Cashing in part of a pension

Saturday, 13 February 2016

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Financial advice on cashing in pensions, Edinburgh, Fife & UK IFAs

What is a UFPLS? It sounds like a typical piece of financial industry acrynym-overload, but it sits at the heart of the new freedoms that George Osborne has granted us all.

It stands for Uncrystallised Fund Pension Lump Sum.

The “uncrystallised” bit refers to a pension fund that you are still (or could still be) saving in to, as opposed to one that you have already used to provide you with a tax free lump sum and an income of some kind.

Most people of working age have one of these, and from your 55th birthday you are now allowed to simply write to your pension company and (upon completion of quite a few forms) ask for a chunk of your pension fund to be paid directly to you now, leaving the rest untouched.

This only applies to “money purchase” pension funds (pots of money) rather than “final salary” pensions (which are related to how long you work at a company). And your own pension company might decide not to offer this freedom. But the government has at least made it legal.

A quarter of what you ask to withdraw will be paid to you tax free, and the other three quarters will be taxed as if you had earned it in a job.

Sounds good? It can be, but there are some pros and cons to consider:

The advantages

UFPLS’s are simple, and fairly easy to understand.

They allow you to access your pension fund in stages as and when you need it (although the same is true of “income drawdown”, which is significantly more flexible).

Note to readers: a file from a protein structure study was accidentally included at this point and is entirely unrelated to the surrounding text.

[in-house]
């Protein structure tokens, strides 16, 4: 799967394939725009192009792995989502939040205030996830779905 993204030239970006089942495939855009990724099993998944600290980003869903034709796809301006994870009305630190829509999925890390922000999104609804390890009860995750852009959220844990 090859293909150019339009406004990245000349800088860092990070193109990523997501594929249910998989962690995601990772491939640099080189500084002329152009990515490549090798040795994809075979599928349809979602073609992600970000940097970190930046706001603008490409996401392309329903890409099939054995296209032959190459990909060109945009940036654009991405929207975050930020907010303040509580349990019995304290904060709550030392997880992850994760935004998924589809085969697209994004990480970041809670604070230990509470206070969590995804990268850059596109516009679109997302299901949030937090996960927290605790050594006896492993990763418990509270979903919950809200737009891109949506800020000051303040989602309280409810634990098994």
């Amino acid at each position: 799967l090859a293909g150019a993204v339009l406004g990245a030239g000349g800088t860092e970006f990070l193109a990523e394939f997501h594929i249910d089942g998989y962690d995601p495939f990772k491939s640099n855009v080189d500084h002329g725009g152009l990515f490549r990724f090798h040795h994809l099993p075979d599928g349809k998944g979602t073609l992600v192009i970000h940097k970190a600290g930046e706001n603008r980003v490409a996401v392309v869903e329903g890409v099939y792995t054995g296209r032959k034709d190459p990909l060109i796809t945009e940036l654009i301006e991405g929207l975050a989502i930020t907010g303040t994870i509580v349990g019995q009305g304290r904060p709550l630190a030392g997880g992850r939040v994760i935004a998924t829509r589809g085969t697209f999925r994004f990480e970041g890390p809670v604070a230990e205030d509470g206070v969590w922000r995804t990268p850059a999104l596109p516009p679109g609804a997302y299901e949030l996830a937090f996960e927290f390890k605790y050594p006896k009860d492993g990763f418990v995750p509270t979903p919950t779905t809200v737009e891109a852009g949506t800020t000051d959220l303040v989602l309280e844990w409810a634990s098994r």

They allow you to keep your money in an employer-provided pension scheme, which may incur lower management charges than a private scheme, for longer.

The disadvantages

75% of your payment is taxable. Other options, such as income drawdown, allow you to take your initial income 100% tax free and pay tax on pension income you receive later in life instead, which for many people is more tax efficient.

If the taxable bit of the income you receive pushes you over £50,000 of income then you may start to lose your child benefit.

If the taxable bit of the income you receive pushes you over £100,000 of income then you will start to lose your tax-free personal allowance.

You will trigger the new “Money Purchase Annual Allowance”. This limits your future annual contributions to a money purchase pension to £10,000. If you or your employer contribute more than this to your pension in future then you will be hit with a big tax bill.

Your pension scheme is likely to take too much tax off your payment. This is because they won’t have your proper tax code, so will be forced to assume that you are going to make these withdrawals on a regular basis, pushing you into the higher rate tax brackets. We find that a UFPLS is typically taxed at up to 36% even when the member is a basic-rate taxpayer. The member then has to reclaim the overpaid tax from HRMC, which can be a painful process.

The availability of UFPLS encourages members, especially those who are still working, to treat their pension funds like a bank account. This can be fine in some circumstances, but pension funds are there to provide an income for the rest of your life and withdrawing too much too early can risk your standard of living.

Our conclusion

The ability to withdraw a UFPLS is a valuable addition to the choices available to pension fund members. However, taking a UFPLS can carry unforeseen consequences, particularly in relation to how much tax you have to pay.

Pensions are a wonderful way to save for retirement, thanks to the tax relief added by the government when you or your employer make contributions. The crucial thing is to make sure you pay as little tax as possible when taking money OUT of your pension. A UFPLS will usually not be the best way to achieve this.

For a run-down of all the options open to you, whatever your age or circumstances, please feel free to get in touch.

Chartered Financial Planners. FCA Regulated (FCA no. 603653)